The aim of this article is to analyze the main characteristic features of the security culture of the Russian Federation (RF) during Medvedev’s presidency in the context of the Russian foreign and security policy in the period 2008–2012. The second aim of this paper is to demonstrate that the continuity of the main features of the Russian security culture represents a possible starting point for understanding the reasons for the current Russian military intervention in Crimea. The main features of the Russian security culture will be searched for on three levels: firstly, the level of key foreign and security strategic documents of the RF; secondly, that of the Russian position toward military interventions; and finally, that of Russia’s relations with the West.
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According to Daniel Treisman, there are several interpretations or motives that led Putin to occupy and annex the Crimea. Firstly ‘the Crimean operation was a response to the threat of NATO’s further expansion along Russia’s western border.’ Secondly, ‘the annexation of Crimea was part of a Russian project to gradually recapture the former territories of the Soviet Union.’ Finally thirdly, ‘the annexation of Crimea was a hastily response to the unforeseen fall of Ukrainian President Viktor Yanukovych’ (Treisman 2016, p. 47).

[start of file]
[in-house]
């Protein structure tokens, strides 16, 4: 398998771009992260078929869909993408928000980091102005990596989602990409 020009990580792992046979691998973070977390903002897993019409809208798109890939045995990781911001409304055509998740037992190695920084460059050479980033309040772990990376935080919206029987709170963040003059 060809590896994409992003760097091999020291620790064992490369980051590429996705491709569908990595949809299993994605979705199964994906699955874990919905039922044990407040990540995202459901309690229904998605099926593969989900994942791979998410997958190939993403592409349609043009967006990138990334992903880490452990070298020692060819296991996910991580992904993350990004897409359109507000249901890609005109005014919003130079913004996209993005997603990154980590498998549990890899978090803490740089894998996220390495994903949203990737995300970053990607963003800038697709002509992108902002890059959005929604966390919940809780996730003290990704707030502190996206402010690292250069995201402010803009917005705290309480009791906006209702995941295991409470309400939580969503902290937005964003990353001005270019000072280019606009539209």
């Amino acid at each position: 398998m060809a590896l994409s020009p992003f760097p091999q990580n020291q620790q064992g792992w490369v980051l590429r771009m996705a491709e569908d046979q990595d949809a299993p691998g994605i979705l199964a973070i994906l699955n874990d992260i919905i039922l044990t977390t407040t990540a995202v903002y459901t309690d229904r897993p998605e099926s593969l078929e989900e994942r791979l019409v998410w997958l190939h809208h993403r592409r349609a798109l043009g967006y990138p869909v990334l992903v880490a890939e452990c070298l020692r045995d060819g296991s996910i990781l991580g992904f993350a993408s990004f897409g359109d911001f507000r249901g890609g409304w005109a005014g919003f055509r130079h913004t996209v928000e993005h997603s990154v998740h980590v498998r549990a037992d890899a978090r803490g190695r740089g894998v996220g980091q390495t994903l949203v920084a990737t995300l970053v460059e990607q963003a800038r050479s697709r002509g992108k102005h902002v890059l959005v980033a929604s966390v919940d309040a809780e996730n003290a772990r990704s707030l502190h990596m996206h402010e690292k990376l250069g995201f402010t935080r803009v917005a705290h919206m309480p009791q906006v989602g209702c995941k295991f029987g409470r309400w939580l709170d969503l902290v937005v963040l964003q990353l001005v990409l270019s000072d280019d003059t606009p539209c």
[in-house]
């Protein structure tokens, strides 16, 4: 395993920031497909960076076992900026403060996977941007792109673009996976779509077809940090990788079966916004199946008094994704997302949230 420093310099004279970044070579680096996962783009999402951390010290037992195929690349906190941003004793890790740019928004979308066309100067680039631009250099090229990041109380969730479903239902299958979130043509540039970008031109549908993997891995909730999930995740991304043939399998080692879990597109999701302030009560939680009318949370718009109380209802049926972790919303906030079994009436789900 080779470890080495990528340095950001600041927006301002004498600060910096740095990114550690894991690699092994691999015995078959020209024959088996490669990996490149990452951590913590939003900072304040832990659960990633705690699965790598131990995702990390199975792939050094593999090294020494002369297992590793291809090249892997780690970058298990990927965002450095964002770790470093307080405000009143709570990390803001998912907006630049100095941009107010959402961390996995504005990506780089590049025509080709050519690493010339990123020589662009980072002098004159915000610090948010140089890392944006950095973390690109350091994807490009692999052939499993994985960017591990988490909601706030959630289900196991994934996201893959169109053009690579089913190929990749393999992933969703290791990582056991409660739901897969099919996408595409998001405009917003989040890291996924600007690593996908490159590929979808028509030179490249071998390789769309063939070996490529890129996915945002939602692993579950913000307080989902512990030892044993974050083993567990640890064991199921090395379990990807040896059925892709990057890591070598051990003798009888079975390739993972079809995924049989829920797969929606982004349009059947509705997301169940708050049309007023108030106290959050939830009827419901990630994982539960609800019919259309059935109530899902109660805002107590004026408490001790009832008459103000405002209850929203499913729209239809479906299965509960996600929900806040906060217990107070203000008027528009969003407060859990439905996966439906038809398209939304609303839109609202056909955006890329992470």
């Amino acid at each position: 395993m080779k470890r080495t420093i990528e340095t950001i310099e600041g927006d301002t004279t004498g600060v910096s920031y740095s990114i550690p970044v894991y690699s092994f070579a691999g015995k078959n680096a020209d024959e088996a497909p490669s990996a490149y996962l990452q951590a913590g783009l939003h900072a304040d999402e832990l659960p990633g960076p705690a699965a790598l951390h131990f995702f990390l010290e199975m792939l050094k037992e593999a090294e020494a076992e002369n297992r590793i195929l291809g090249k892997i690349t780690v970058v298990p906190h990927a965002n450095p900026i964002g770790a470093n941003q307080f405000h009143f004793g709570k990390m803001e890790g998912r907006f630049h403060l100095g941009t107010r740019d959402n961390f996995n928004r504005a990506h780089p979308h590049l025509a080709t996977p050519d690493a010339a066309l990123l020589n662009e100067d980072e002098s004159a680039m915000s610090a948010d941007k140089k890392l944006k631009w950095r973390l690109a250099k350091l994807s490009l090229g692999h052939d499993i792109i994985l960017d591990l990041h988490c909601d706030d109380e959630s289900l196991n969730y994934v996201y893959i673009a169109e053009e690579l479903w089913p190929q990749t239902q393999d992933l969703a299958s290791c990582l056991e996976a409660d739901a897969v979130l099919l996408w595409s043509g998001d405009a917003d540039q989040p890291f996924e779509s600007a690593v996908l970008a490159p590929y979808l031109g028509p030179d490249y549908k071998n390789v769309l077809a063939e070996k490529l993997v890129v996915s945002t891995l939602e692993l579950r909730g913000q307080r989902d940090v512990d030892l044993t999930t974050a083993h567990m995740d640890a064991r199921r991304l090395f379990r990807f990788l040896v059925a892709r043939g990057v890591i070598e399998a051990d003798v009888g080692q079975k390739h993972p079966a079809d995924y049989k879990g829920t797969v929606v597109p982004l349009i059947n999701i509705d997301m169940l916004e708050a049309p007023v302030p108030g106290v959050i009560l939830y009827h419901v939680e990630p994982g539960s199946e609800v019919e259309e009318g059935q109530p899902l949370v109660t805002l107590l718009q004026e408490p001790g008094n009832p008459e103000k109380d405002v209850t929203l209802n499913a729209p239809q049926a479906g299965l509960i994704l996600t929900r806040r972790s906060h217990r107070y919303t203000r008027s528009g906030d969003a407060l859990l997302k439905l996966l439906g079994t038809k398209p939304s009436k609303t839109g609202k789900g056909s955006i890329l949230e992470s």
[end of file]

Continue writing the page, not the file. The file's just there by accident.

Although Medvedev stated already on August 12, 2008, that he had ordered the armed forces to end their military operations in Georgia, the Russian troops actually finally left Georgia at the turn of August and September 2008.
At the same time, Russia views the Muslim-populated Caucasus and Central Asia regions as a key national security challenge. Of the 50 million Muslims who lived in the USSR, some 20 million remained in Russia; the rest became citizens of the six Muslim nations situated along Russia’s border (Magen 2013, p. 24).
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Tichý, L. Russian strategy in the age of Dmitry Medvedev. Int Polit 55, 189–206 (2018). https://doi.org/10.1057/s41311-017-0078-0
- Russian Federation
- Security culture
- Military interventions